Weill Cornell Becomes a Literary Publisher
Weill Cornell Medical College has started a new chapter in its history in the literal and literary sense with last week's release of its first humanities journal, Ascensus.
A collection of art, poetry, photographs and musings by medical students, Ascensus, which in Latin means "rise," is produced by four medical students who aspire to unite all the curricular and extracurricular groups at Weill Cornell to create a central nexus in the humanities.
"We really wanted to turn it into a central dialogue that brings people together, creates opportunities for mentorship, gives value to the artistic production that students were doing but not necessarily sharing with the community and that makes medical education a little more human and empathetic," said second-year student Dan Shalev, a member of the journal's editing team.
Ascensus made its debut Sept. 5 during a reception that celebrated the humanities, with enlarged prints of sketches and photographs on display. Musicians in the Music and Medicine Initiative performed while students, including Ali Mendelson, read their works aloud to members of the Weill Cornell community, many from the first-year class.
"What strikes me the most is the passion I heard in people's voices and how invested people seem to me," said first-year student Marco Masci. "I think there was a good discussion about how the humanities makes us more human and allows us to connect with people from other backgrounds and perspectives."
It's a passion Masci knows very well. A native Australian, he moved to New York several years ago to work as a photographer in the city's rich art scene. While he's now pursuing a career in medicine, he hasn't left his creative spark behind. In fact, that artistic spirit is one of the reasons why Masci chose to attend Weill Cornell.
"I thought there would be lots of opportunities to get involved in creative pursuits," he said. "I'm curious to see what people are doing and how to get involved."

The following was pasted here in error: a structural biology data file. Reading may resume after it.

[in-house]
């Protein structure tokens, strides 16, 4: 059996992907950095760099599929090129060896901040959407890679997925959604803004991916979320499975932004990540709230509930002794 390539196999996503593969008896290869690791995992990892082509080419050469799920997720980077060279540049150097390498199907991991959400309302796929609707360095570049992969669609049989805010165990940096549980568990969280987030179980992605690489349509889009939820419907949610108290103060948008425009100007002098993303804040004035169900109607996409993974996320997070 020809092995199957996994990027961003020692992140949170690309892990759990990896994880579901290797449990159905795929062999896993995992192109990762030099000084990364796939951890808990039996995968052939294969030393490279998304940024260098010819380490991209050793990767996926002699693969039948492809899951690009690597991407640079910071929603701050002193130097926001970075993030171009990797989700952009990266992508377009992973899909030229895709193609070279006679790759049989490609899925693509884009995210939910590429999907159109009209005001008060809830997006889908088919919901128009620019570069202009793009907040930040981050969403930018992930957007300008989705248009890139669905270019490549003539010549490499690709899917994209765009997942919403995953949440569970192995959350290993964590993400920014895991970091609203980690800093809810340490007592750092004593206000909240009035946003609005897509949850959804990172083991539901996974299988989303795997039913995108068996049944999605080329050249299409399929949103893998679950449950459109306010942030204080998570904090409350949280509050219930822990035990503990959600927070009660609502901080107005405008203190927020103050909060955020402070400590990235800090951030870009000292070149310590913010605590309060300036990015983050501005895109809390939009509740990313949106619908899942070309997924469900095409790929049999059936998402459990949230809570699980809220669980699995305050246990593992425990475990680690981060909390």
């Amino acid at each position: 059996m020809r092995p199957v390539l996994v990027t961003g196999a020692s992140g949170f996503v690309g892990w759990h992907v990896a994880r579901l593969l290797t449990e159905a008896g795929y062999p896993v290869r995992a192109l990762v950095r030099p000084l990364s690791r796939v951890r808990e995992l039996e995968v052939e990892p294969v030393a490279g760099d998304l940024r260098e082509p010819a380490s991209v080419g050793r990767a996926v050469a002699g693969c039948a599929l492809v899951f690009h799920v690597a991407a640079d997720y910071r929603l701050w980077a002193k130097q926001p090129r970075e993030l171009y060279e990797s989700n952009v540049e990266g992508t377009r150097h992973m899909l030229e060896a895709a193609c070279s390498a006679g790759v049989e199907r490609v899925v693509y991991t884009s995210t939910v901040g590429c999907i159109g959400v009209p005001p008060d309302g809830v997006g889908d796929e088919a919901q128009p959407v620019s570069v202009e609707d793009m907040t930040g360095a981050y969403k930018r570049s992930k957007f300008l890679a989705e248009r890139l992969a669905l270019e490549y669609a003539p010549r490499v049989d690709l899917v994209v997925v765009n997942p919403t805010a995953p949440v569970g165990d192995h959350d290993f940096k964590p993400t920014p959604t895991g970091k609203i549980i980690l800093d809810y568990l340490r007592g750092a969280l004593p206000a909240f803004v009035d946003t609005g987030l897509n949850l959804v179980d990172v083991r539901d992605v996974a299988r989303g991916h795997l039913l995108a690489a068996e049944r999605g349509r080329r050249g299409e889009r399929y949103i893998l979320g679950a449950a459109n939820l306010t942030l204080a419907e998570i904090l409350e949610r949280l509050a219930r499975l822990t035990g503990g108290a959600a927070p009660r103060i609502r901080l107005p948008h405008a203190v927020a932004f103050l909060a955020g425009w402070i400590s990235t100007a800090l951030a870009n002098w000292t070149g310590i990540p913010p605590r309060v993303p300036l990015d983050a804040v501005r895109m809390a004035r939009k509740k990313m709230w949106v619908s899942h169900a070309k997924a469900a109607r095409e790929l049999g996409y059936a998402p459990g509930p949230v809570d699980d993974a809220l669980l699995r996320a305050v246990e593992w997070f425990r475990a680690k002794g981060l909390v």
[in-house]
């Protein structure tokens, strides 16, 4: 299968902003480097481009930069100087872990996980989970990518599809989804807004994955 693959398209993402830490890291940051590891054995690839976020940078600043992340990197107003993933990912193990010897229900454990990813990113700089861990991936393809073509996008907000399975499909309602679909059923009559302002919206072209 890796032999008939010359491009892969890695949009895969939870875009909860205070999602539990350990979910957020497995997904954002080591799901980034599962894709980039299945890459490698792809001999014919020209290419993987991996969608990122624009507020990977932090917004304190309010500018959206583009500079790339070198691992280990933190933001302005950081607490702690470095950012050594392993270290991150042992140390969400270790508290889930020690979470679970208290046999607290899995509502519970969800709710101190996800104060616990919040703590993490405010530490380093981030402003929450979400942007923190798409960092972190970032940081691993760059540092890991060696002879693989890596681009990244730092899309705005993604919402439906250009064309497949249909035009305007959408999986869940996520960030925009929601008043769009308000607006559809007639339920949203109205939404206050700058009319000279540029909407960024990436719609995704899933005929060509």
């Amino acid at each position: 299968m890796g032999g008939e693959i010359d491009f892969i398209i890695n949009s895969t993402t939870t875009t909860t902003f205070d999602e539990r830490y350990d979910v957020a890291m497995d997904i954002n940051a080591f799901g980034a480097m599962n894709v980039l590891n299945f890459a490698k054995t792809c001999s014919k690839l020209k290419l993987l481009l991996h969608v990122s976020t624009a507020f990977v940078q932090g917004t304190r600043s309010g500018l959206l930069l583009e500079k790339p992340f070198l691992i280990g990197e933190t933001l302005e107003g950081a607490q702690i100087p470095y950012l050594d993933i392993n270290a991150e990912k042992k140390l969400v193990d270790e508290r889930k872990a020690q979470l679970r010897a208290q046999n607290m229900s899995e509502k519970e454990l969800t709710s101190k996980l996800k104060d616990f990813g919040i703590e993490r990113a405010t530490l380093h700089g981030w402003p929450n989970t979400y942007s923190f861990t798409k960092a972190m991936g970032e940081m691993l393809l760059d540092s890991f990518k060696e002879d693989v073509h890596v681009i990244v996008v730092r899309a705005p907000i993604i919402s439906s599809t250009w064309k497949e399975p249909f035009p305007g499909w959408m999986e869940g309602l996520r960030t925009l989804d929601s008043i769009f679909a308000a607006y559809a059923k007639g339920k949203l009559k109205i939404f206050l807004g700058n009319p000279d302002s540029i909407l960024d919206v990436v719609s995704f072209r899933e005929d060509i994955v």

Ascensus is the brainchild of Shalev, along with third-year Peter Barish, fourth-year Elan Guterman and third-year Jonathan Huggins. Brought together by their passion for the humanities, all four students realized that humanities at Weill Cornell were a bit segmented. There were clear avenues of expression, but they weren't all centralized. By forming Ascensus, the students hope to bring all humanities to a central theater where not just students, but faculty, patients and house staff can express themselves.
"A lot of the art that we have centers on the idea of putting yourself in the perspective of the patient," he said. "I think the experience of using your imagination to put yourself in those shoes — to express what you think they're experiencing — that makes you take a step back and makes you think in a way that studying for boards, studying for shelf exams, going on rounds doesn't make you think.
"It creates a place where we can vent, where we can say, 'This has been really difficult for me,'" he added. "It creates a space for communal grief over the sorrow that we are faced with in medicine and also over communal joy and mindfulness of the rewards that we get from medicine. I think the humanities creates a language that transcends the hierarchies of medical training, allowing us to communicate as people and not just as students, residents and attending. I think that's so important to creating a well balanced community."
The editors of Ascensus hope to publish the journal annually. Dr. Randi Diamond, assistant professor of medicine and director of the Liz Claiborne Center for Humanism in Medicine, Dr. Susan Ball, associate professor of clinical medicine and associate professor of clinical public health and Dr. Veronica LoFaso, the Roland Balay Clinical Scholar and associate professor of clinical medicine serve as faculty advisors.
The journal receives support from Academic Affairs and the Liz Claiborne Center, which provides educational programming to health care professionals and trainees aimed at enhancing and integrating the principles of palliative care and medical humanism into patient care. The Center develops and supports programs that invoke the humanities and arts as a vehicle for strengthening our abilities as health professionals to understand the perspectives and experiences of patients and raise awareness of the importance of humanism in medicine alongside technology and evidence-based medicine.
"I see this launch of Ascensus as a deeply meaningful event for the Medical College," said Dr. Ron Adelman , co-chief of the Division of Geriatrics and Gerontology, the Emilie Roy Corey Professor of Geriatrics and Gerontology and professor of clinical medicine. "I predict Ascensus will have a life of its own with tremendous reach, and it will elevate the culture of medicine here at Weill Cornell. You will see brilliance and creativity that is right here among you. Your spectacular journal embodies everything we want the Liz Claiborne Center to support and encourage."